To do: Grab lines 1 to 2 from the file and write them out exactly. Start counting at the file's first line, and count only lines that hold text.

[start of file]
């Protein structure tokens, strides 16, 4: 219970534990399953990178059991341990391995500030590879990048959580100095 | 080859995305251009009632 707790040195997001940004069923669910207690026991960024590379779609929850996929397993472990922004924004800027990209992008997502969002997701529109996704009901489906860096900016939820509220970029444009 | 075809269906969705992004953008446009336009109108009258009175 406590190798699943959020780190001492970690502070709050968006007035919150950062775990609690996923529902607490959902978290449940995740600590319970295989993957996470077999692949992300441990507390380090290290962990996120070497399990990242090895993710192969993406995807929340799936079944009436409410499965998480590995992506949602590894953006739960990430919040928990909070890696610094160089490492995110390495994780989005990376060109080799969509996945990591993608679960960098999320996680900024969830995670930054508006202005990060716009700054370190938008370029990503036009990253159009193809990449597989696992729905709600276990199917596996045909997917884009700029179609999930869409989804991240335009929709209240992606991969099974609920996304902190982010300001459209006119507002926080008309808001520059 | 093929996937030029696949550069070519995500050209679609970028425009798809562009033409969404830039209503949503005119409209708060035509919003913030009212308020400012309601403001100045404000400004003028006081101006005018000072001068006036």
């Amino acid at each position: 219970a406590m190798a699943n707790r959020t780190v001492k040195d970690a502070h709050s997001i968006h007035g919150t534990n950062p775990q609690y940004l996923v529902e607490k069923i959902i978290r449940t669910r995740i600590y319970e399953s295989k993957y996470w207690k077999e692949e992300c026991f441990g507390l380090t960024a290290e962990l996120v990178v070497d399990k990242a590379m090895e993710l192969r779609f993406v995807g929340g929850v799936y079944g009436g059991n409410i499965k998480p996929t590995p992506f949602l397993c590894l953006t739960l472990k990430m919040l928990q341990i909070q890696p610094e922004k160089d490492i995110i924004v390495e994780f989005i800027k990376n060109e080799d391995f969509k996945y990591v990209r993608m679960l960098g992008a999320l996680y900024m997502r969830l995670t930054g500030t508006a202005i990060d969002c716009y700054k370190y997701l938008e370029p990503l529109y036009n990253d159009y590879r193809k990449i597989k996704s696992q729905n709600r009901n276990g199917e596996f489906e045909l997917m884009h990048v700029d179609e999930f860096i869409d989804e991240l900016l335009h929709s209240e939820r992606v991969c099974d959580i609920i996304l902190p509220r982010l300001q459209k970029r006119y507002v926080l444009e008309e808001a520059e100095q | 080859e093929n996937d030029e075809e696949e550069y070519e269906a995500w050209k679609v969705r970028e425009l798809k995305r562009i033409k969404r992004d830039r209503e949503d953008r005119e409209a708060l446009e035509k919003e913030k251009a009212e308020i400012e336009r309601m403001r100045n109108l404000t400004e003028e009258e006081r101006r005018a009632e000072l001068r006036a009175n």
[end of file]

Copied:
């Protein structure tokens, strides 16, 4: 219970534990399953990178059991341990391995500030590879990048959580100095 | 080859995305251009009632 707790040195997001940004069923669910207690026991960024590379779609929850996929397993472990922004924004800027990209992008997502969002997701529109996704009901489906860096900016939820509220970029444009 | 075809269906969705992004953008446009336009109108009258009175 406590190798699943959020780190001492970690502070709050968006007035919150950062775990609690996923529902607490959902978290449940995740600590319970295989993957996470077999692949992300441990507390380090290290962990996120070497399990990242090895993710192969993406995807929340799936079944009436409410499965998480590995992506949602590894953006739960990430919040928990909070890696610094160089490492995110390495994780989005990376060109080799969509996945990591993608679960960098999320996680900024969830995670930054508006202005990060716009700054370190938008370029990503036009990253159009193809990449597989696992729905709600276990199917596996045909997917884009700029179609999930869409989804991240335009929709209240992606991969099974609920996304902190982010300001459209006119507002926080008309808001520059 | 093929996937030029696949550069070519995500050209679609970028425009798809562009033409969404830039209503949503005119409209708060035509919003913030009212308020400012309601403001100045404000400004003028006081101006005018000072001068006036």
């Amino acid at each position: 219970a406590m190798a699943n707790r959020t780190v001492k040195d970690a502070h709050s997001i968006h007035g919150t534990n950062p775990q609690y940004l996923v529902e607490k069923i959902i978290r449940t669910r995740i600590y319970e399953s295989k993957y996470w207690k077999e692949e992300c026991f441990g507390l380090t960024a290290e962990l996120v990178v070497d399990k990242a590379m090895e993710l192969r779609f993406v995807g929340g929850v799936y079944g009436g059991n409410i499965k998480p996929t590995p992506f949602l397993c590894l953006t739960l472990k990430m919040l928990q341990i909070q890696p610094e922004k160089d490492i995110i924004v390495e994780f989005i800027k990376n060109e080799d391995f969509k996945y990591v990209r993608m679960l960098g992008a999320l996680y900024m997502r969830l995670t930054g500030t508006a202005i990060d969002c716009y700054k370190y997701l938008e370029p990503l529109y036009n990253d159009y590879r193809k990449i597989k996704s696992q729905n709600r009901n276990g199917e596996f489906e045909l997917m884009h990048v700029d179609e999930f860096i869409d989804e991240l900016l335009h929709s209240e939820r992606v991969c099974d959580i609920i996304l902190p509220r982010l300001q459209k970029r006119y507002v926080l444009e008309e808001a520059e100095q | 080859e093929n996937d030029e075809e696949e550069y070519e269906a995500w050209k679609v969705r970028e425009l798809k995305r562009i033409k969404r992004d830039r209503e949503d953008r005119e409209a708060l446009e035509k919003e913030k251009a009212e308020i400012e336009r309601m403001r100045n109108l404000t400004e003028e009258e006081r101006r005018a009632e000072l001068r006036a009175n």